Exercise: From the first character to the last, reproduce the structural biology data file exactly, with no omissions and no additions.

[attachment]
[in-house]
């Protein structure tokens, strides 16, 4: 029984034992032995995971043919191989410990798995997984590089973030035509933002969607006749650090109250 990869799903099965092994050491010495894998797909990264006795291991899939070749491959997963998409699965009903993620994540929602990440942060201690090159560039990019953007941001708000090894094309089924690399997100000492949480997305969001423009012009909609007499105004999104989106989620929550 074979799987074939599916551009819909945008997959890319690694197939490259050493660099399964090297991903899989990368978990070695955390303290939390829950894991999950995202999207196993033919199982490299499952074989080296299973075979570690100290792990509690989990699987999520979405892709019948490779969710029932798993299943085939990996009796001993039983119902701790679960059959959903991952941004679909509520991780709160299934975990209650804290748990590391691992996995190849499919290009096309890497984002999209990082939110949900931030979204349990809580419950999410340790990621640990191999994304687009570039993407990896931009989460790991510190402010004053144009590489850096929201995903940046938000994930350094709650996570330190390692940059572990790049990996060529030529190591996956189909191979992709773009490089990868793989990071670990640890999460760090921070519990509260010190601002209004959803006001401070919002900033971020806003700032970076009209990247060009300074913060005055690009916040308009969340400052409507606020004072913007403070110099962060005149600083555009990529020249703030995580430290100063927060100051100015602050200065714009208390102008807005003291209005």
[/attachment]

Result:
[in-house]
């Protein structure tokens, strides 16, 4: 029984034992032995995971043919191989410990798995997984590089973030035509933002969607006749650090109250 990869799903099965092994050491010495894998797909990264006795291991899939070749491959997963998409699965009903993620994540929602990440942060201690090159560039990019953007941001708000090894094309089924690399997100000492949480997305969001423009012009909609007499105004999104989106989620929550 074979799987074939599916551009819909945008997959890319690694197939490259050493660099399964090297991903899989990368978990070695955390303290939390829950894991999950995202999207196993033919199982490299499952074989080296299973075979570690100290792990509690989990699987999520979405892709019948490779969710029932798993299943085939990996009796001993039983119902701790679960059959959903991952941004679909509520991780709160299934975990209650804290748990590391691992996995190849499919290009096309890497984002999209990082939110949900931030979204349990809580419950999410340790990621640990191999994304687009570039993407990896931009989460790991510190402010004053144009590489850096929201995903940046938000994930350094709650996570330190390692940059572990790049990996060529030529190591996956189909191979992709773009490089990868793989990071670990640890999460760090921070519990509260010190601002209004959803006001401070919002900033971020806003700032970076009209990247060009300074913060005055690009916040308009969340400052409507606020004072913007403070110099962060005149600083555009990529020249703030995580430290100063927060100051100015602050200065714009208390102008807005003291209005």